Sarah Blake LaRose (3kitties) wrote,
Sarah Blake LaRose

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my search for an accessible Verizon phone

I've been trying to upgrade from the LG 4500 to a more current cell phone. It's not working. The LG 4500 has a "voice commands" option which prompts you and allows you to speak commands to it. It also has an "announce mode" which allows the top two levels of menus to be read aloud. I hoped that this was a step in the right direction and that future phones would have better menu access.

I'm very disappointed. The newer LG models, including the supposedly accessible 5300 and 8300, have very little menu access. I can make calls and send text messages; but I cannot change my own settings or access my text messages without memorizing several levels of menus. There is no difference between the 5300 and the 8300 and any other LG phone on the shelf of the Verizon store. All have the same voice commands option, and the 5300 and 8300 have no special accessibility features.

I may have found a solution. I'm going to give it one last try before calling it quits. There is a software distributed by EnableMart called MobileSpeak Smart Phone that works with the Motorola Q (a Verizon phone). I'm going to call the Verizon store back around noon once the nice sales lady has gotten there and settled in and see if they have a Motorola Q that I can try. If it doesn't work out, I'll go back to the LG 4500 for another two years, and if something crummy happens to it I'll insist on being let out of the contract based on the lack of genuinely usable phones. With the truly accessible phones, I can get the number of the last caller, change my own settings, etc. Not so with the LG models. It's really fascinating to see what the differences are. Basically the LG phones are made for sighted people who want to be able to interact with their phones on the go without having to look at or touch them. So they have these extremely basic menus that you can access through text-to-speech and speech recognition, which really isn't what a blind person needs.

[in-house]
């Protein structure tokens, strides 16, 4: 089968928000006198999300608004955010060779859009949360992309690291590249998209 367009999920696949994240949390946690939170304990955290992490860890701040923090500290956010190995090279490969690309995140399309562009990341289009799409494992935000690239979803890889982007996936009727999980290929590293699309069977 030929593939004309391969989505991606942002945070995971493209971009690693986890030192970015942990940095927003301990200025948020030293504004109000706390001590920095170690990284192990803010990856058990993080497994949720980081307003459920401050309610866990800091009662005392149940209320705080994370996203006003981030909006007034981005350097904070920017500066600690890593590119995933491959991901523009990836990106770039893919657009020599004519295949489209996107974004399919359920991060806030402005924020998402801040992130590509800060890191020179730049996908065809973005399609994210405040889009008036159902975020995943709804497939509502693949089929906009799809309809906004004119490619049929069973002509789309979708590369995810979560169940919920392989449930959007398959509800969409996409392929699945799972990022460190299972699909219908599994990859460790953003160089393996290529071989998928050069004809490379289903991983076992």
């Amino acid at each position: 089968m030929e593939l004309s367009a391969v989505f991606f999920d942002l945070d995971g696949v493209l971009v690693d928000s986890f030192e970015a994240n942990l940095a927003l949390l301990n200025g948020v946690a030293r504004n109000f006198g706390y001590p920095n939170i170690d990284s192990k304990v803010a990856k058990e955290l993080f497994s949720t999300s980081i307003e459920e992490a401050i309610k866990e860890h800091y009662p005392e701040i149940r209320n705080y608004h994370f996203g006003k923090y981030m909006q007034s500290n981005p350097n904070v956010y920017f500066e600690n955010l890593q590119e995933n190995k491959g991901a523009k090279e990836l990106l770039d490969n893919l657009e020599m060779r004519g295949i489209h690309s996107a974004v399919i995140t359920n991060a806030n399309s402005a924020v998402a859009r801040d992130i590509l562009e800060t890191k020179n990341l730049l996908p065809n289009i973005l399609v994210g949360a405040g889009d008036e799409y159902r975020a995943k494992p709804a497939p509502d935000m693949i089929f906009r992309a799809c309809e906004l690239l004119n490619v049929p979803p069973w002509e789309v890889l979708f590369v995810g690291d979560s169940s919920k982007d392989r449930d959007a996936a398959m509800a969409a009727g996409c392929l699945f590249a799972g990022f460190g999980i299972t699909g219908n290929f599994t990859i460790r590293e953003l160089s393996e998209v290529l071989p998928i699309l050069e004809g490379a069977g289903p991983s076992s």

The reason why companies are not making cell phones accessible and why we are having so much advocacy trouble is really about two problems:

1. Sighted people assume that we cannot input using a keyboard or keypad since we can't see the letters/numbers on the keys. I run into this all the time with people asking me how I enter text into a computer, if I have speech recognition software, etc. Touch typing isn't taught in schools anymore, so no one realizes that people used to learn to type without looking at the keys.

2. They don't understand all of the stuff we want to access or why. It's not ok to assume that we have sighted help around every time we want to change a setting on the phone. Many of us live and travel alone. I don't want a stranger changing my phone settings, perhaps reading my text messages without my knowing it, making note of my contacts' info, etc. That is the situation I am in if I am away from home and need to do something as simple as find out that recent call that I answered just as the person hung up. It doesn't show as a missed call, which is accessible in the menus.